The McWhirters carefully bred for their successor sire and got exactly what they wanted in Part 3 of this series. Be sure to read Part 1 and Part 2 of this series to learn about choosing a proven stallion and choosing a young or unproven stallion.
Breeding a Successor
In 1984, a close friend approached Dan and Carol McWhirter about finding an investment stallion. What they found was The Big Investment, a 1980 stallion by The Invester and out of The Country Girl by Lad’s Zero.
“The Big Investment was 16 hands and a striking, absolutely beautiful animal that was a unique mover and could do the hunt seat and the western,” Carol recalls.
But it was his foals that most impressed the McWhirters.
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“We could see from the beginning that he was prepotent,” Carol says. “His colts all looked alike: real pretty headed and great toplines. They looked like cookie cutters.”
They brought the stallion to their Doniphan, Nebraska, farm and began their first venture in the breeding business. But at the end of the second breeding season, The Big Investment died of colic.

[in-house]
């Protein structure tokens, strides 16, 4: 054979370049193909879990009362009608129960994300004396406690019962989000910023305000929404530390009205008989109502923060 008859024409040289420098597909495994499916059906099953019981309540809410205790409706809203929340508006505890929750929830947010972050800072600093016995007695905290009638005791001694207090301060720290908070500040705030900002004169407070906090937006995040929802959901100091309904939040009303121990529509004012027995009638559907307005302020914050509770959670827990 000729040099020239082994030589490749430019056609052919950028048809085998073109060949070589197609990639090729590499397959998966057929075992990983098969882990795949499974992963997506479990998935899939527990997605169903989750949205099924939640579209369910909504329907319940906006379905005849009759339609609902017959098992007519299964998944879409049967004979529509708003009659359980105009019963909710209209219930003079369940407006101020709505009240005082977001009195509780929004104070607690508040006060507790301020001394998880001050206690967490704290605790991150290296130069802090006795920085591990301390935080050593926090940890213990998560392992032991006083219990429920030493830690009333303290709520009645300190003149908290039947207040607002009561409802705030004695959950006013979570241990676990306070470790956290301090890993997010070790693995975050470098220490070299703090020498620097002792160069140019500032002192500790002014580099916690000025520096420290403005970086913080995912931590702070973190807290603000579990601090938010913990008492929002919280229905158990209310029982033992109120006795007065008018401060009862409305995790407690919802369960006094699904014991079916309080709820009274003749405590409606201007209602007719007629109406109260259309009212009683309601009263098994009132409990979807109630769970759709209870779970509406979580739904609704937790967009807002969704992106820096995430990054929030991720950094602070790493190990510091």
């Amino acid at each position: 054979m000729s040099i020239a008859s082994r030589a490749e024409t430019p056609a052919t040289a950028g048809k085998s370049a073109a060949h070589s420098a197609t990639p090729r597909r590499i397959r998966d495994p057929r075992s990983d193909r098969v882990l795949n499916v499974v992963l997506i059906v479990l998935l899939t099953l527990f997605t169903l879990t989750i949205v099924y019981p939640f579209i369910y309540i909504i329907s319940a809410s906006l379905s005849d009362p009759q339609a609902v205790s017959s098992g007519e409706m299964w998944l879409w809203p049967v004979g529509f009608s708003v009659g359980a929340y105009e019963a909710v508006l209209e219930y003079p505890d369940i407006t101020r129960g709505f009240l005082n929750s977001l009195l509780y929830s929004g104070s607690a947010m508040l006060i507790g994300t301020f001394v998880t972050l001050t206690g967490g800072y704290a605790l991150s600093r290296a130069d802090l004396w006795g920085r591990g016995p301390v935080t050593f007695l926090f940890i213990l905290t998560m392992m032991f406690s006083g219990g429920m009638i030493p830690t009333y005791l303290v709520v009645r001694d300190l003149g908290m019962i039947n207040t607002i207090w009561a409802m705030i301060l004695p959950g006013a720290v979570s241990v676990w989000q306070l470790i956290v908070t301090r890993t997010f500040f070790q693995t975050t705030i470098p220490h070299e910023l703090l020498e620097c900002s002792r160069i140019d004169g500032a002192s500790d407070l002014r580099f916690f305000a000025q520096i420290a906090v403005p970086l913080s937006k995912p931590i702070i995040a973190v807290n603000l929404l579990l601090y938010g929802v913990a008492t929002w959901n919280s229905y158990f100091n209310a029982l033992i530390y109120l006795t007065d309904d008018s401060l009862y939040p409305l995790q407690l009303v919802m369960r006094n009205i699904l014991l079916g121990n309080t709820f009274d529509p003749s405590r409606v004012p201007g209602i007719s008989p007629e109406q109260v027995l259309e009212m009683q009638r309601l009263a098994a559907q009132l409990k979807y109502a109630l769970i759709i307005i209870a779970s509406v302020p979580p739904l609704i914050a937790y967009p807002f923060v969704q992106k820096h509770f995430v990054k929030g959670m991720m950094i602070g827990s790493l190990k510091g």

It was not only a huge loss to the McWhirters but also to the Quarter Horse industry. Out of 129 foals in five crops, The Big Investment sired 75 performers earning 75 Register of Merit and averaging 64 points each. He also sired 32 AQHA Superior performance horses.
Dan often told people that after the stallion’s death, the couple almost decided to quit the horse business. But they didn’t. Having had what they considered the perfect sire, the McWhirters were determined to find another like The Big Investment.
“When The Big Investment died, we had based our breeding program on him,” Carol says. “You can’t get to what you want until you know what you want. By having The Big Investment first, we knew what we wanted.”
Continue reading this story on America's Horse Daily.
Photo Credit: AQHA World Champion Vital Signs Are Good is a daughter of Zippos Mr Good Bar. Photo by K.C. Montgomery.